Blessed with distinctive landscapes which have been an inspiration to painters for decades, and located only two hours away from the port of Pireus, it’s not surprising that Hydra has in fact served as a setting for several films. It started with The girl in black (1956), a drama by acclaimed Greek director Michael Cacoyannis, which was awarded the Golden Globe for Best Foreign-Language Film. The following year sees the release of Jean Negulesco’s Boy on a Dolphin, where bombshell Sophia Loren stars as a poor Hydriot sponge diver who discovers an ancient Greek statue. Jules Dassin used Hydra as one of the main locations where he shot Phaedra (1962), a drama -based on Euripides’ eponymous play- starring his muse, Melina Mercouri. More recently, Michael Winterbottom’s The trip to Greece (2020), the latest installment in his comedic travelogue series, featured extensive shooting on Hydra, and referenced its expat community, especially Cohen.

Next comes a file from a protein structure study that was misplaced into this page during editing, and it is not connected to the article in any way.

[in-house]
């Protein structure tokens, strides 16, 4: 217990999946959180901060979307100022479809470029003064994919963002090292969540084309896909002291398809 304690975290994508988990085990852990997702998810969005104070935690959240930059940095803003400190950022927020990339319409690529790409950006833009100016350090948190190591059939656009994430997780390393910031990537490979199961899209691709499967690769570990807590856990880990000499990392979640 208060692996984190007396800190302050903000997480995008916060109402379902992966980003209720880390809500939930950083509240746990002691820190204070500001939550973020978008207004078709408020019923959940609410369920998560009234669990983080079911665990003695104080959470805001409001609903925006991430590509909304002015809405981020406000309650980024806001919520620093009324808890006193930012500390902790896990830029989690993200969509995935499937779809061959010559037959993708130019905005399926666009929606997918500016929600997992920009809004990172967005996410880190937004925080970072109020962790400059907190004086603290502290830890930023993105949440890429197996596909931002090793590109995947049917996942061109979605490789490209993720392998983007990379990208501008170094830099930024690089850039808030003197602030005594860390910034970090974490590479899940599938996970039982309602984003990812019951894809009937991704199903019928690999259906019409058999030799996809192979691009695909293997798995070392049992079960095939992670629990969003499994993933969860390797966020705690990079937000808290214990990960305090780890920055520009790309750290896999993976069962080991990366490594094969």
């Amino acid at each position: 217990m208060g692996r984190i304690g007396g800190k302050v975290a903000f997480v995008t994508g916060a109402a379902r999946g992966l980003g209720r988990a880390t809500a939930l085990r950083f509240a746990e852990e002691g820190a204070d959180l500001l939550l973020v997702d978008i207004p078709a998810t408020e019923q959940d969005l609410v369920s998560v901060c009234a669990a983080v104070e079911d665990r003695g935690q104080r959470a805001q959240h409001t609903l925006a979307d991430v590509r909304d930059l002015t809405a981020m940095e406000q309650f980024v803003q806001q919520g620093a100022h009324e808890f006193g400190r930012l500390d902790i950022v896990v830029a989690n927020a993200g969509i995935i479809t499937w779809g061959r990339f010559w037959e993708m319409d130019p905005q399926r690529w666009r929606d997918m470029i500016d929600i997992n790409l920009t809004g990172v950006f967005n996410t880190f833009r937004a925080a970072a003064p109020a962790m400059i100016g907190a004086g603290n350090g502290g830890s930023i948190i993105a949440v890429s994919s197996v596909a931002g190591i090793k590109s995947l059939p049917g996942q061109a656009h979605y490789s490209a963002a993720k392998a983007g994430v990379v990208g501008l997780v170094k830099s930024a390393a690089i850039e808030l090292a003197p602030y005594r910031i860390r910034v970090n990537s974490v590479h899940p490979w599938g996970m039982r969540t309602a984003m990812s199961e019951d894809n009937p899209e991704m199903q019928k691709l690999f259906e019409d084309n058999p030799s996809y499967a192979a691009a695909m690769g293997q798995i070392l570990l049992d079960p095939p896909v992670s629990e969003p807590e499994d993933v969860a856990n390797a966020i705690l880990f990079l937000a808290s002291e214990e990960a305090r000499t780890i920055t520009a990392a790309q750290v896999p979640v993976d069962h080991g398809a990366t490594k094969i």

To this date, and despite its tourist development, Hydra retains its quaint charm and character. Its rugged hillsides, distinctive architecture and car-free streets continue to inspire and attract artists from around the world. Many have houses there, such as the American painters Brice Marden and Michael Lawrence, or musician David Gilmour of the Pink Floyd fame, whose wife Polly Samson wrote the novel A Theatre for Dreamers; many more arrive each year for the annual summer exhibition at Deste foundation. Even in our less romantic times, Hydra keeps its status as an artistic destination. In the words of American poet Kenneth Koch, “once you’ve lived on Hydra you can’t live anywhere, including Hydra”.
Read also via Greek News Agenda: Ghika – Craxton – Leigh Fermor: Charmed lives in Greece; Between peasants & intellectuals: Patrick Leigh Fermor’s Greek friends; Henry Miller: On friendship, light and a paradise lost in Greece; A digital journey into the world of Hadjikyriakos-Ghikas; Film of the Month: “The Girl in Black” by Michael Cacoyannis